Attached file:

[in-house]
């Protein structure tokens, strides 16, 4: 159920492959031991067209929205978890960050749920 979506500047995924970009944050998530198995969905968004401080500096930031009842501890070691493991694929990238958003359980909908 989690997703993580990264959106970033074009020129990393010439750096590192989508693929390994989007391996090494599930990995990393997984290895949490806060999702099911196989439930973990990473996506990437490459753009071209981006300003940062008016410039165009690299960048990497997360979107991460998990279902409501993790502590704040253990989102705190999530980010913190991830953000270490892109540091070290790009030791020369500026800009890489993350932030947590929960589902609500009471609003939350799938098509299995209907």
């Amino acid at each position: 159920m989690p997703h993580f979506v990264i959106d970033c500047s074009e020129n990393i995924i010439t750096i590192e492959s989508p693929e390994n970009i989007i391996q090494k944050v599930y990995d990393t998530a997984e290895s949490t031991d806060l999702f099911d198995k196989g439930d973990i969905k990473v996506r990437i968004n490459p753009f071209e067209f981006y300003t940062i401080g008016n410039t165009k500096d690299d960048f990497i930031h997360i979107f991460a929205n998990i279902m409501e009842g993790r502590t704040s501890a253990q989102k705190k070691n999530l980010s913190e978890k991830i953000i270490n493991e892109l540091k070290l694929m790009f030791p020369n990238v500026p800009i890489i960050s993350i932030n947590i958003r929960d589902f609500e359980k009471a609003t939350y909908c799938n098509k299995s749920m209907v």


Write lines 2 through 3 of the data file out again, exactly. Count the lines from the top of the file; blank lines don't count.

């Protein structure tokens, strides 16, 4: 159920492959031991067209929205978890960050749920 979506500047995924970009944050998530198995969905968004401080500096930031009842501890070691493991694929990238958003359980909908 989690997703993580990264959106970033074009020129990393010439750096590192989508693929390994989007391996090494599930990995990393997984290895949490806060999702099911196989439930973990990473996506990437490459753009071209981006300003940062008016410039165009690299960048990497997360979107991460998990279902409501993790502590704040253990989102705190999530980010913190991830953000270490892109540091070290790009030791020369500026800009890489993350932030947590929960589902609500009471609003939350799938098509299995209907």
């Amino acid at each position: 159920m989690p997703h993580f979506v990264i959106d970033c500047s074009e020129n990393i995924i010439t750096i590192e492959s989508p693929e390994n970009i989007i391996q090494k944050v599930y990995d990393t998530a997984e290895s949490t031991d806060l999702f099911d198995k196989g439930d973990i969905k990473v996506r990437i968004n490459p753009f071209e067209f981006y300003t940062i401080g008016n410039t165009k500096d690299d960048f990497i930031h997360i979107f991460a929205n998990i279902m409501e009842g993790r502590t704040s501890a253990q989102k705190k070691n999530l980010s913190e978890k991830i953000i270490n493991e892109l540091k070290l694929m790009f030791p020369n990238v500026p800009i890489i960050s993350i932030n947590i958003r929960d589902f609500e359980k009471a609003t939350y909908c799938n098509k299995s749920m209907v």